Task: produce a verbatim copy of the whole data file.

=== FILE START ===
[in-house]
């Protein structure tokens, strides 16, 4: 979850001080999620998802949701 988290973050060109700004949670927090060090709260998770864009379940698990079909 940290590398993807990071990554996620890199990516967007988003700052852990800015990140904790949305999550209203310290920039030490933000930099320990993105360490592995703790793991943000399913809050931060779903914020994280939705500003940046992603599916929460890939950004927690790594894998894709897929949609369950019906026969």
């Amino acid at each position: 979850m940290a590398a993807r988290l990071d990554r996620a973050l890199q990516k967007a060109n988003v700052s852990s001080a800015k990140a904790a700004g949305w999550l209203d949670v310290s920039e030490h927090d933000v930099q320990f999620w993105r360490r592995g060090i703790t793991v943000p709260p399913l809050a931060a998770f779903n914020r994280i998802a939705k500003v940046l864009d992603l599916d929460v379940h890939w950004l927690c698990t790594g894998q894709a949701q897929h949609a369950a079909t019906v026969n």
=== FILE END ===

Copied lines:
[in-house]
């Protein structure tokens, strides 16, 4: 979850001080999620998802949701 988290973050060109700004949670927090060090709260998770864009379940698990079909 940290590398993807990071990554996620890199990516967007988003700052852990800015990140904790949305999550209203310290920039030490933000930099320990993105360490592995703790793991943000399913809050931060779903914020994280939705500003940046992603599916929460890939950004927690790594894998894709897929949609369950019906026969």
């Amino acid at each position: 979850m940290a590398a993807r988290l990071d990554r996620a973050l890199q990516k967007a060109n988003v700052s852990s001080a800015k990140a904790a700004g949305w999550l209203d949670v310290s920039e030490h927090d933000v930099q320990f999620w993105r360490r592995g060090i703790t793991v943000p709260p399913l809050a931060a998770f779903n914020r994280i998802a939705k500003v940046l864009d992603l599916d929460v379940h890939w950004l927690c698990t790594g894998q894709a949701q897929h949609a369950a079909t019906v026969n």